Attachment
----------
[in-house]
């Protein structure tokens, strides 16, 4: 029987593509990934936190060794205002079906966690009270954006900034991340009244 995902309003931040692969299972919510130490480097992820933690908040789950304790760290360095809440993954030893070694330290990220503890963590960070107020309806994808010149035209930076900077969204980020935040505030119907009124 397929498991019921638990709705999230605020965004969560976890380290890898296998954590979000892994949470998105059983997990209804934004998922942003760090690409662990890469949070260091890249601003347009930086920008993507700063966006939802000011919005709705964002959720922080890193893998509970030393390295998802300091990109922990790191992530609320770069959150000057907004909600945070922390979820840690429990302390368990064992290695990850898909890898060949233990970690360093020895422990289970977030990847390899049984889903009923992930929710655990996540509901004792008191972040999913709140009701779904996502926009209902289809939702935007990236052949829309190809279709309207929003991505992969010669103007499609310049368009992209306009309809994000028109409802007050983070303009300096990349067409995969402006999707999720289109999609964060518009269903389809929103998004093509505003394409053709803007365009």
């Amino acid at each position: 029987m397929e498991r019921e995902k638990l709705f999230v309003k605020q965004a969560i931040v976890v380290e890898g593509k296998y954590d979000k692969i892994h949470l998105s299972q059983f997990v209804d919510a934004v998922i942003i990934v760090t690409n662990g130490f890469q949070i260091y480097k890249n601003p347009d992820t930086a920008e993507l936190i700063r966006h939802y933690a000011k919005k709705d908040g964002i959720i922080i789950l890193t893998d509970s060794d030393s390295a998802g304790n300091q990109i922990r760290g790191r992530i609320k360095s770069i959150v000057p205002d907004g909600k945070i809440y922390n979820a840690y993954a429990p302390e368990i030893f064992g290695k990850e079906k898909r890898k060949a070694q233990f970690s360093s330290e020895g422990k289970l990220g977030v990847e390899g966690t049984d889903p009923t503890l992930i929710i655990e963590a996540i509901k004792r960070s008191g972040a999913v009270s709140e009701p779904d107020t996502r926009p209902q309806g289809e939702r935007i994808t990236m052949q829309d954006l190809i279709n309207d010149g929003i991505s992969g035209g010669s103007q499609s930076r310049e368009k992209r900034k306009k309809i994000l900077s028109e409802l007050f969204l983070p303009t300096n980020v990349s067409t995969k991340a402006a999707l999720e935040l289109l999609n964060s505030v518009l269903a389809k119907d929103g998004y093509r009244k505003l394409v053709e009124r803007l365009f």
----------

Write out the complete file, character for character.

[in-house]
């Protein structure tokens, strides 16, 4: 029987593509990934936190060794205002079906966690009270954006900034991340009244 995902309003931040692969299972919510130490480097992820933690908040789950304790760290360095809440993954030893070694330290990220503890963590960070107020309806994808010149035209930076900077969204980020935040505030119907009124 397929498991019921638990709705999230605020965004969560976890380290890898296998954590979000892994949470998105059983997990209804934004998922942003760090690409662990890469949070260091890249601003347009930086920008993507700063966006939802000011919005709705964002959720922080890193893998509970030393390295998802300091990109922990790191992530609320770069959150000057907004909600945070922390979820840690429990302390368990064992290695990850898909890898060949233990970690360093020895422990289970977030990847390899049984889903009923992930929710655990996540509901004792008191972040999913709140009701779904996502926009209902289809939702935007990236052949829309190809279709309207929003991505992969010669103007499609310049368009992209306009309809994000028109409802007050983070303009300096990349067409995969402006999707999720289109999609964060518009269903389809929103998004093509505003394409053709803007365009």
């Amino acid at each position: 029987m397929e498991r019921e995902k638990l709705f999230v309003k605020q965004a969560i931040v976890v380290e890898g593509k296998y954590d979000k692969i892994h949470l998105s299972q059983f997990v209804d919510a934004v998922i942003i990934v760090t690409n662990g130490f890469q949070i260091y480097k890249n601003p347009d992820t930086a920008e993507l936190i700063r966006h939802y933690a000011k919005k709705d908040g964002i959720i922080i789950l890193t893998d509970s060794d030393s390295a998802g304790n300091q990109i922990r760290g790191r992530i609320k360095s770069i959150v000057p205002d907004g909600k945070i809440y922390n979820a840690y993954a429990p302390e368990i030893f064992g290695k990850e079906k898909r890898k060949a070694q233990f970690s360093s330290e020895g422990k289970l990220g977030v990847e390899g966690t049984d889903p009923t503890l992930i929710i655990e963590a996540i509901k004792r960070s008191g972040a999913v009270s709140e009701p779904d107020t996502r926009p209902q309806g289809e939702r935007i994808t990236m052949q829309d954006l190809i279709n309207d010149g929003i991505s992969g035209g010669s103007q499609s930076r310049e368009k992209r900034k306009k309809i994000l900077s028109e409802l007050f969204l983070p303009t300096n980020v990349s067409t995969k991340a402006a999707l999720e935040l289109l999609n964060s505030v518009l269903a389809k119907d929103g998004y093509r009244k505003l394409v053709e009124r803007l365009f």